High School Boys Gymnastics Fighting For Survival

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Last week, when the organization which governs high school sports in Massachusetts decided to stop sanctioning boys gymnastics, the spokesperson for the group explained it thusly: "It's a girl's sport. When was the last time you watched boys gymnastics?" Not surprisingly, that remark has served to inspire those hoping to reinstate the sport.

The first high-level reaction came from Olympian Aly Raisman, who became a local hero when she won gold on floor at the London Olympics. She took to Twitter under the hashtag #ridiculous to say, "There is absolutely no such thing as a 'girl sport.'

At a Sochi 2014 kick-off party in Boston this week, with that gold medal around her neck, Raisman accepted thanks from those who appreciated her taking a stand.

“Oh, no problem,” Raisman said. “I train with some boys at my gym, and I love them, they're so awesome. They love gymnastics, and I obviously love gymnastics, so I wish them all the best.

The move by the Massachusetts Interscholastic Athletic Association, or MIAA, was also criticized by other Olympians.  In 1984, former Massachusetts high school gymnast Tim Daggett clinched the first Team USA gold of the modern era with a perfect 10 on the high bars. Daggett told the Boston Globe that the decision was a "travesty." He wasn't alone.

Steve Sirois is the boys gymnastics coach at Andover High School, 25 miles north of Boston. He's been coaching there for 35 years.

“We're just looking for answers and boy, maybe with your help we can get it, and maybe we can keep this going,” Sirois said in a voicemail message. “I'm at a meet now and I would say there's, maybe 60 kids participating and 200 in the stands. So, what is going on?”

What's going on started over the summer, when the National Federation of State High School Associations voted to stop writing rules for boys gymnastics, a sport that was only offered at a true varsity level in four states. Becky Oakes is a director of sports for the NFHS. Coordinating the rewriting of the rules every two years was her job.

“It by far is the smallest sport that we have been writing rules for,” Oakes said. “Fewest number of states, few number of schools, fewest number of participants.”

The second least popular sport is water polo, with roughly 10 times the athletes. Oakes said she wasn't surprised to learn that opportunities for male gymnasts got even smaller with the decision to stop writing rules.

“Honestly we knew that that was a possibility,” Oakes said. “It was not the desired outcome.”

Paul Wetzel, the aforementioned MIAA spokesperson who suggested that gymnastics was a "girl’s sport," has apologized for his "unfortunate remarks". He says the state had other options for a rulebook, but the number of boys competing in gymnastics just didn't warrant a varsity program.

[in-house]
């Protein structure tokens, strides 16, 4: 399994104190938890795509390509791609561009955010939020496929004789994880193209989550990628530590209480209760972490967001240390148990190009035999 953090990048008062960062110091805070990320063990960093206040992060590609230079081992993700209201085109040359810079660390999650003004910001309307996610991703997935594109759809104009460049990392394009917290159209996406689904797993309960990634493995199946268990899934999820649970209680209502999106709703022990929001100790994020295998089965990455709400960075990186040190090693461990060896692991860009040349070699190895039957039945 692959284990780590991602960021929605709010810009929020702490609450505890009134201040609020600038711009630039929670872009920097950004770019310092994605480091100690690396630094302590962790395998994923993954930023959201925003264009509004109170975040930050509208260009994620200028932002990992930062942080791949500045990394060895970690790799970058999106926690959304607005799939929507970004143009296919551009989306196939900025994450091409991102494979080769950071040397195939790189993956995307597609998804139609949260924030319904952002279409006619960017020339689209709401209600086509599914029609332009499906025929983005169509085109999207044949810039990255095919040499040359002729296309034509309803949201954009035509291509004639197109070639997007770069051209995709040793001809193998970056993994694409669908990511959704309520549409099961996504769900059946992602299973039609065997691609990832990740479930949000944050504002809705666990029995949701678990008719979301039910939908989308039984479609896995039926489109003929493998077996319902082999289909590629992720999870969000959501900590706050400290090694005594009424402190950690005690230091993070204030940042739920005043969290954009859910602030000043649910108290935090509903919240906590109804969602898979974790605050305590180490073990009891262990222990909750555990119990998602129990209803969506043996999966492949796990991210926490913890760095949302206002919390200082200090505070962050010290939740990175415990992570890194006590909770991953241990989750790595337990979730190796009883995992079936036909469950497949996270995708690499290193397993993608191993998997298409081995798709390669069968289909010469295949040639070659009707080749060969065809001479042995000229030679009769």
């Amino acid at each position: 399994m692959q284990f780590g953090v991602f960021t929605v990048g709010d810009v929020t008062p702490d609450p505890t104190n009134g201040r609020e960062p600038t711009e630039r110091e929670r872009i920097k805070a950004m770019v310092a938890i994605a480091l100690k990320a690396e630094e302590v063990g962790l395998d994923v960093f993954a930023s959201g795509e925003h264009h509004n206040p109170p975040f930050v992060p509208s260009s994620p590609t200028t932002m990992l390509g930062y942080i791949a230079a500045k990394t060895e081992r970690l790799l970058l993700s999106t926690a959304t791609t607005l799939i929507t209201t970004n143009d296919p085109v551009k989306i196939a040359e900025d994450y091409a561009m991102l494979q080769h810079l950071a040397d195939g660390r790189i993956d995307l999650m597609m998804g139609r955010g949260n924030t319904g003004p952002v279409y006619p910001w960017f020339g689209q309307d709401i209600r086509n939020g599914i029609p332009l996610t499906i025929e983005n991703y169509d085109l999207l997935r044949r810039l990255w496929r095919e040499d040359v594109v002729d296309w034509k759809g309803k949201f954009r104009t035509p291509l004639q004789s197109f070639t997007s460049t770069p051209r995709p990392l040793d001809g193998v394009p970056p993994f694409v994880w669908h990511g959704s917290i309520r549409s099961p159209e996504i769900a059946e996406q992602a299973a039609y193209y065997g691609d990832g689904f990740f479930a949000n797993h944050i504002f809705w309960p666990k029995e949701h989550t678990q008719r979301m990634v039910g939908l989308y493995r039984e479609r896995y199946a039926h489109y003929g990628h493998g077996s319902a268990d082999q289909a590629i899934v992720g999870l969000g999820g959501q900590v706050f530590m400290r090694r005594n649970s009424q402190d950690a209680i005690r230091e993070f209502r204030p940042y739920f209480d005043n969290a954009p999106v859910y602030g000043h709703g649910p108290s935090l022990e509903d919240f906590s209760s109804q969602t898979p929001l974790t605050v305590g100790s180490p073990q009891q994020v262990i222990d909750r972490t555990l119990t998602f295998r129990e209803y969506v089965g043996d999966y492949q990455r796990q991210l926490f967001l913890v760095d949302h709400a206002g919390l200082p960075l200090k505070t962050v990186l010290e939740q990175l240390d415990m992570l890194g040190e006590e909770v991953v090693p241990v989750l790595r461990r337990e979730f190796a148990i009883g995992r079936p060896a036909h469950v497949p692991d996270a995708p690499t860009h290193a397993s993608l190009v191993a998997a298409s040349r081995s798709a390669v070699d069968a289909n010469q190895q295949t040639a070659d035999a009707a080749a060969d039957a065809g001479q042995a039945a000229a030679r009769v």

“At this time, this year, we only have seven schools out of 375 member schools that were…fielding, if you will, boys gymnastics teams,” Wetzel said.

“We've had fewer kids in the ‘80s, and it didn't bother them,” Steve Sirois, the coach at Andover High, countered. “We're doing fine.”

Sirois had gathered his team at a local gymnastics club for practice, among them was senior Josh Martin.

“Personally I don't think it should be about the number of guys,” Martin said.  “I mean if there were five guys in the entire town of Andover that were really dedicated, that should be enough.  As long as the kids are dedicated, and they have their heart set on what they're doing, that should be enough.”

There are a lot more than five guys interested in gymnastics in the area, as the group of elementary-aged boys who were doing "face jumps" on a trampoline proves. But, Andover assistant coach Wilson Man admits the sport has what he calls a "marketing issue" once boys become teens and have to put on a pair of tights to compete.

I mean let's face it, when you say tights, half the teenage boys, they run away.

Wilson Man

“I hate to say it,” Man said. “I mean let's face it, when you say tights, half the teenage boys, they run away. But you have the bad and the good. We look good. Gymnasts look good, I have to say.”

While female gymnasts often reach the pinnacle of the sport while they're still in school, male gymnastics requires extreme upper body strength that doesn't develop until guys get a bit older. That's why holding on to male athletes through the high school years is vital to Team USA—according to Steve Penny, President of USA Gymnastics.

“High school gymnastics has always been a part of the pathway,” Penny said. “Anytime a young man can represent his school and wear a letter, there's a sense of pride associated with that.”

Penny doesn't like to see school systems dropping the sport, and USA Gymnastics has offered to provide rules to any state, or school, that would like to keep competing. But, Penny said, maybe it's time to create a new pathway for high school gymnasts.

“The fact of the matter is the school systems haven't been able to keep up with the sport,” Penny said. “The schools are doing a woeful job of providing the right kind of expertise and opportunity for young men and women, at times, to continue in their sport.”

Competition supported by USA Gymnastics might be the best hope for athletes in Massachusetts. Despite the phone calls, letters to the editor, and pleas to reconsider, the MIAA says there's no plan to put the decision up for another vote.

This segment aired on February 9, 2013.

Karen Given Executive Producer/Interim Host, Only A Game
Karen is the executive producer for WBUR's Only A Game.



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